Monday, 4 May 2015

Clan of the Cave Bear by Jean M. Auel

People will lie to you about this book. They don't realize that they're lying, but they are. I said I was reading this as part of my almost-finished effort to read the BBC Big Read list, and everyone I came across said "Wow, is there ever a lot of sex in that book!"

What they mean is, apparently, there is a lot of sex in the series. There is not a lot of sex in this book. Every hundred pages, I would announce to someone that there had been no Neanderthal sex yet, and feel a little more disappointed. I didn't know if it would be well-written Neanderthal sex, but I was interested to find out. Then the one sex scene in this entire book came, around page 400, and it was ugly and nonconsensual. Thanks, everyone. Way to make that as awkward and upsetting as possible.

So, if you're reading this book? There is no consensual sex in it. People then backtracked to tell me that oh, it's the later books that have all the good sex in them, but that was not in time to make this book anymore fun. You have been warned where I was not.

Outside of the sex? Well, this is okay. There are a lot of assumptions about Neanderthal culture, but I'm sure that would be the case in any book, as we know so very little. I am not entirely convinced by the notion that the Neanderthals were incapable of changing even a little, particularly when it's presented as these dark hairy people who are bettered at every turn by the blonde blue-eyed Ayla.

Ayla is a bit of a Mary Sue. I know that's an overused term, and there are lots of reasons to hate it. But she's good at everything. She's the best medicine woman they've ever seen. She's the best sling hunter they've ever seen. She's one of the best toolmakers they've ever seen. She's the only one to ever survive a month-long death curse. She's the only one to hide with her baby and survive, weak from childbirth. She's practically a shaman herself. She puts together the connection between sex and pregnancy all by herself, the first person in human history to do so. They have to declare her an honorary man in order to integrate her into their society. Her arms are better set in her body, her hair is prettier, her brain is bigger, she can talk more easily, she's a freaking Aryan portent of doom for the Neanderthals.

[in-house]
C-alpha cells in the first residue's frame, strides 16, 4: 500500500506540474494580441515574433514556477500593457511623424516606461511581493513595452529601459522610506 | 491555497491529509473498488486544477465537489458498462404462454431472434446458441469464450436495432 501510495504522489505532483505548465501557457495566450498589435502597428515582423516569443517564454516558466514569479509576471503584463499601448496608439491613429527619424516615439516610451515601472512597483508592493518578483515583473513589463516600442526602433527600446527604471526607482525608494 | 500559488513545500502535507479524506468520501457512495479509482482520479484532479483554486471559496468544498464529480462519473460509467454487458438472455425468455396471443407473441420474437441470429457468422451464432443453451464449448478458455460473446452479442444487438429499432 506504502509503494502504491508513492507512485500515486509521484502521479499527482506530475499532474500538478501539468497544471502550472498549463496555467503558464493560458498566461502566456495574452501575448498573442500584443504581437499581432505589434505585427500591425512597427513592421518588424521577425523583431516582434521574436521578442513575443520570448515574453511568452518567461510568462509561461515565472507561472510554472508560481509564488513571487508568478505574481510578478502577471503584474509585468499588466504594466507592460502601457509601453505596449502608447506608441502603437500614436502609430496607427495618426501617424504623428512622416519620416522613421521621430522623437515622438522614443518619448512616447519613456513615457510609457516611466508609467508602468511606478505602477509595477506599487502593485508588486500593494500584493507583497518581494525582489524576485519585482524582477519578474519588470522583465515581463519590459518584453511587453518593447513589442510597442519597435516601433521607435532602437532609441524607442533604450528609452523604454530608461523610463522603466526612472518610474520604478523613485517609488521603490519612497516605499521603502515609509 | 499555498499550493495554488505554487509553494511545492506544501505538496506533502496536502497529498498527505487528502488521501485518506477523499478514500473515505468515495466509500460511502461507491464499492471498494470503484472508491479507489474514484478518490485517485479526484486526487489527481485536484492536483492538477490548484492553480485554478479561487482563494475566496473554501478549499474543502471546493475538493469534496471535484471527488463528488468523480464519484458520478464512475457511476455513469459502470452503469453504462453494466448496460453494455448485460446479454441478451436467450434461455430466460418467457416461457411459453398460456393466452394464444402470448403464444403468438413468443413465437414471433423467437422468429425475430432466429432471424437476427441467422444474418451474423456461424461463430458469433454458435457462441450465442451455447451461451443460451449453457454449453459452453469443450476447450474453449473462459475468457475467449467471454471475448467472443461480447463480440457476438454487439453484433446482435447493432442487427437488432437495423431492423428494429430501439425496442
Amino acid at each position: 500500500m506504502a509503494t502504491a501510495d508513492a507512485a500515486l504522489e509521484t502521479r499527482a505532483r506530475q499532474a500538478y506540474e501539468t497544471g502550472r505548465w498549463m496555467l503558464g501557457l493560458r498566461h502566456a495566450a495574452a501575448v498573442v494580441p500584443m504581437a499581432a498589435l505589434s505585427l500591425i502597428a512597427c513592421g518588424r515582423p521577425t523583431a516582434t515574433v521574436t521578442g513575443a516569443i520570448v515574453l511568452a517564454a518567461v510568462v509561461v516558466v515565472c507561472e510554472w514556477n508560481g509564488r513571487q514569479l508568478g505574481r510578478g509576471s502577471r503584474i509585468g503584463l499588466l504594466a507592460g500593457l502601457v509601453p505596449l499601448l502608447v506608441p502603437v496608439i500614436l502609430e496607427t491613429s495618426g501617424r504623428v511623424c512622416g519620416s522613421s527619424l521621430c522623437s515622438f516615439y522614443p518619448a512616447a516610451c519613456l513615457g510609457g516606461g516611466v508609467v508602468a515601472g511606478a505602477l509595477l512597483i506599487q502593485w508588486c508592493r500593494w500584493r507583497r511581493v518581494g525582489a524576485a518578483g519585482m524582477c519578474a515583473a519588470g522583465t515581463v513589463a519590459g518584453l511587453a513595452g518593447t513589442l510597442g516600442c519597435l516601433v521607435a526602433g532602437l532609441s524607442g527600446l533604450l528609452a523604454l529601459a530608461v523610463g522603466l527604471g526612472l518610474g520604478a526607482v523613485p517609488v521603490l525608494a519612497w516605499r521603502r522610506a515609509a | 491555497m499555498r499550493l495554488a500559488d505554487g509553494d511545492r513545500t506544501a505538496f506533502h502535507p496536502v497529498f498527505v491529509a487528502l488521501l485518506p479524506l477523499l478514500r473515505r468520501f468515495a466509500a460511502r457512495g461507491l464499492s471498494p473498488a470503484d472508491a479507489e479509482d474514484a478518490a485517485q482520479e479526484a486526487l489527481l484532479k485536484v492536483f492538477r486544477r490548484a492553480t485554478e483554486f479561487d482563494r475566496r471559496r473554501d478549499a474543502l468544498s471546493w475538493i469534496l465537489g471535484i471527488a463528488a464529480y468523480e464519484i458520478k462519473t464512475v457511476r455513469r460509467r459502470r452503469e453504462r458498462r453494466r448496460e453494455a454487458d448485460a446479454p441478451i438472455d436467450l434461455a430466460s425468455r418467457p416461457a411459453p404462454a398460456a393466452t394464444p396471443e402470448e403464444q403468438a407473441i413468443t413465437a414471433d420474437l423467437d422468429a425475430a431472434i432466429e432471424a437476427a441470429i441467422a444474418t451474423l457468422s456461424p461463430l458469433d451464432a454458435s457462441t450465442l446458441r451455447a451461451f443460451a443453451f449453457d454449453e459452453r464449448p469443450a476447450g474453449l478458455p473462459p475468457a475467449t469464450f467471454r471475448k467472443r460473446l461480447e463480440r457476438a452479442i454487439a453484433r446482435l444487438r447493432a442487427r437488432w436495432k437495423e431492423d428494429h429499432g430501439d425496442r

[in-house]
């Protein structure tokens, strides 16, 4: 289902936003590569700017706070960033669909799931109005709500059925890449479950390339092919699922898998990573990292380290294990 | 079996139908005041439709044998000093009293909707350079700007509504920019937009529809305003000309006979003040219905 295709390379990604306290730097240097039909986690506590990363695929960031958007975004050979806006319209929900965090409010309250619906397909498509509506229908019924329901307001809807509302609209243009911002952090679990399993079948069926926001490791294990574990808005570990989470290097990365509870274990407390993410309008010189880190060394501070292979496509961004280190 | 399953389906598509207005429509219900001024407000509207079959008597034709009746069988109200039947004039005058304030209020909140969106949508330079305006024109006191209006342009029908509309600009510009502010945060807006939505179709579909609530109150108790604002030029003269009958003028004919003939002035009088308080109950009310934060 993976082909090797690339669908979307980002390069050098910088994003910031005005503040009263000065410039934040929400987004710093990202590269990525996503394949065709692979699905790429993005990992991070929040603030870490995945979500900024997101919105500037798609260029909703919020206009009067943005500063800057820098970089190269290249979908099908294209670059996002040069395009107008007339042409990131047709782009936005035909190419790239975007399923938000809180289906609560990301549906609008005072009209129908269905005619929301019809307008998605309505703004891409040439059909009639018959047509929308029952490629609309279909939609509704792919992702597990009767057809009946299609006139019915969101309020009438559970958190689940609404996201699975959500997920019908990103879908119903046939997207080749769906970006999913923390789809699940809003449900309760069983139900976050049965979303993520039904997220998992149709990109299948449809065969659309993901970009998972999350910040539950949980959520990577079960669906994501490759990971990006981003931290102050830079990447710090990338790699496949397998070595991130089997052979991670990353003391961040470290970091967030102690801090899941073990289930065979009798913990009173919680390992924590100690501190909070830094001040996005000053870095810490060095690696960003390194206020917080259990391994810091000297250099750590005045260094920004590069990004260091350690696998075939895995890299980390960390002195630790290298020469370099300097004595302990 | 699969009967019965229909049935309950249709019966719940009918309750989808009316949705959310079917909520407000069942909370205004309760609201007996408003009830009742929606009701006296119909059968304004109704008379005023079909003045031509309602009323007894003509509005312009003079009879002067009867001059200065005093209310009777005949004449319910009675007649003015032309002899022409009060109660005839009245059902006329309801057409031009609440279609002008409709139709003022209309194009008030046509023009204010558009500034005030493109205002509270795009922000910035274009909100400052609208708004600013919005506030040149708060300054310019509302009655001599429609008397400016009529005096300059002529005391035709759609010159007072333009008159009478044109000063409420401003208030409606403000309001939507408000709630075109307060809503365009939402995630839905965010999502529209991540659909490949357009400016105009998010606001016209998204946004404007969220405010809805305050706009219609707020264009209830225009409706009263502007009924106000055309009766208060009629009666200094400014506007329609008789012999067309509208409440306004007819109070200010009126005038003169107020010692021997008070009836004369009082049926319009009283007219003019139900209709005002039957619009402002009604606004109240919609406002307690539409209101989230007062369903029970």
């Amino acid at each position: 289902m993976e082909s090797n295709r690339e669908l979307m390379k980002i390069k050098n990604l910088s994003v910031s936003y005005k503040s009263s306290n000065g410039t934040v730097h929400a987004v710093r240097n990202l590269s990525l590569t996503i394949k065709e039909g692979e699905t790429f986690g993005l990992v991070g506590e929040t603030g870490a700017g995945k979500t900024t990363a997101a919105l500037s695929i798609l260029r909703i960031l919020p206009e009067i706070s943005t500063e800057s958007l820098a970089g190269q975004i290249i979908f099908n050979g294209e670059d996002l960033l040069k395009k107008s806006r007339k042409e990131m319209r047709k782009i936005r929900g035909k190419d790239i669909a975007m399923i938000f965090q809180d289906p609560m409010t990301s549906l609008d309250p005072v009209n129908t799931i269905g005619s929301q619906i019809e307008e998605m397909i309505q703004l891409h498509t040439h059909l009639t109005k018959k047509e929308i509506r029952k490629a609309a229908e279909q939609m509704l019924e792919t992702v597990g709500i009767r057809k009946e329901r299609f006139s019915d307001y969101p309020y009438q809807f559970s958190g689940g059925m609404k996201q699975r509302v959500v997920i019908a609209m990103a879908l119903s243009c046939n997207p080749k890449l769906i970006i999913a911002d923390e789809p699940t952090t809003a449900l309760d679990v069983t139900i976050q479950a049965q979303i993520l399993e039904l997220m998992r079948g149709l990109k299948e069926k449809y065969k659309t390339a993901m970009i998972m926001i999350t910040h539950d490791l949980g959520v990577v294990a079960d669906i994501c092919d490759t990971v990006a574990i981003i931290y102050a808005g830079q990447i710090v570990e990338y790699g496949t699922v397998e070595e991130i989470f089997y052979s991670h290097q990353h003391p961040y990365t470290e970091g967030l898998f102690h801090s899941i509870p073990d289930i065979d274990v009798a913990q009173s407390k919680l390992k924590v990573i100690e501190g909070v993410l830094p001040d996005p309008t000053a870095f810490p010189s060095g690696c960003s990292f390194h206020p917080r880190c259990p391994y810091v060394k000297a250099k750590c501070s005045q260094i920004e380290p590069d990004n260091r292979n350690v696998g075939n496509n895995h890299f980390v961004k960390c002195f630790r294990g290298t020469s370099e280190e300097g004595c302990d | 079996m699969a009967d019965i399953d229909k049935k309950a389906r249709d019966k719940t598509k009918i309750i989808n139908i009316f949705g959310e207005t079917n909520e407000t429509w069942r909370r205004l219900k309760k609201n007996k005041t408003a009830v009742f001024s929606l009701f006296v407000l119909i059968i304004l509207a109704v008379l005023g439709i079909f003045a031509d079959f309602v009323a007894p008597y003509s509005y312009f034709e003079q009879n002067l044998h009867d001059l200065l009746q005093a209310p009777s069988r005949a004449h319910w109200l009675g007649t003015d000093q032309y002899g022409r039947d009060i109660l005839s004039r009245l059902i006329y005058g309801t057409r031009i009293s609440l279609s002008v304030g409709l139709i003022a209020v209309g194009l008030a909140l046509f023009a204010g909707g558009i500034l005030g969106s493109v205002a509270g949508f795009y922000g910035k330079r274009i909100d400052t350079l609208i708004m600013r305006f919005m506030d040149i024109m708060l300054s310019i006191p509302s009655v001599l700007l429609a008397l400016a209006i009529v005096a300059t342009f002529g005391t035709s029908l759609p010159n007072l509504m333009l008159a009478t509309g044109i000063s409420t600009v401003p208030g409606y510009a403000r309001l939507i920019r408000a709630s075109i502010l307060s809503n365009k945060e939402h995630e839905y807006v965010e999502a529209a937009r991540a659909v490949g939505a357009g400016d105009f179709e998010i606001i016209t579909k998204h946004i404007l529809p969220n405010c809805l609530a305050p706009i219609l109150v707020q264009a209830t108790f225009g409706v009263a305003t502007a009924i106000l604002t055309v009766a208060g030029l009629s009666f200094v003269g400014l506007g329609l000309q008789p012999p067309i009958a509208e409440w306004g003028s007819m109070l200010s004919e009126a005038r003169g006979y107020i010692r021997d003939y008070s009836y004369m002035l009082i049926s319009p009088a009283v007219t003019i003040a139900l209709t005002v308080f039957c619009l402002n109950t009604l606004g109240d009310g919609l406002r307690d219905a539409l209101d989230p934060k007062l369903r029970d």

Why is she blonde, anyway? The earliest human the Neanderthals meet, the literal herald of their doom (as the shaman discovers), and she's as blonde and white as blonde and white can be.

I'm perhaps being a bit unfair - The Clan of the Cave Bear is entertaining, and it wasn't a difficult read, although some of the descriptions of the primordial caves and forests could be a bit much. I'm sure the sex gets more fun, at least I hope it does. I'm just getting sick of reading these books that people rave to me about as fun books for women, rife with sex, and then sitting down and getting rape instead. I'm looking at you too, Outlander.

It's not bad. It's just maddening, particularly since most of the book is watching Ayla getting beaten down, over and over, by the one Neanderthal who hates her. I have my own ideas of fun popular fiction. That's not really it.

Read as part of the BBC Big Read

2 comments:

  1. I like your review. I read this when it first came out and I was quite young, so the racist/Aryan aspects of it washed over me, it's good to have them pointed out. I gave up half way through the 2nd book because I felt the sex (like her, too perfect) dominated whereas the first book was more about the culture & society of neanderthals and early humans - or at least a 70s/80s understanding of it, which I think has changed a lot since then.

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  2. Good review as usual. I always had a soft spot for Neanderthals which is probably why I never continued with the series. Based on what we know now of them, it is more likely that Neanderthals were the blond hair/blue eyed species, given that they were from the north, and Ayla's southern people not so much.

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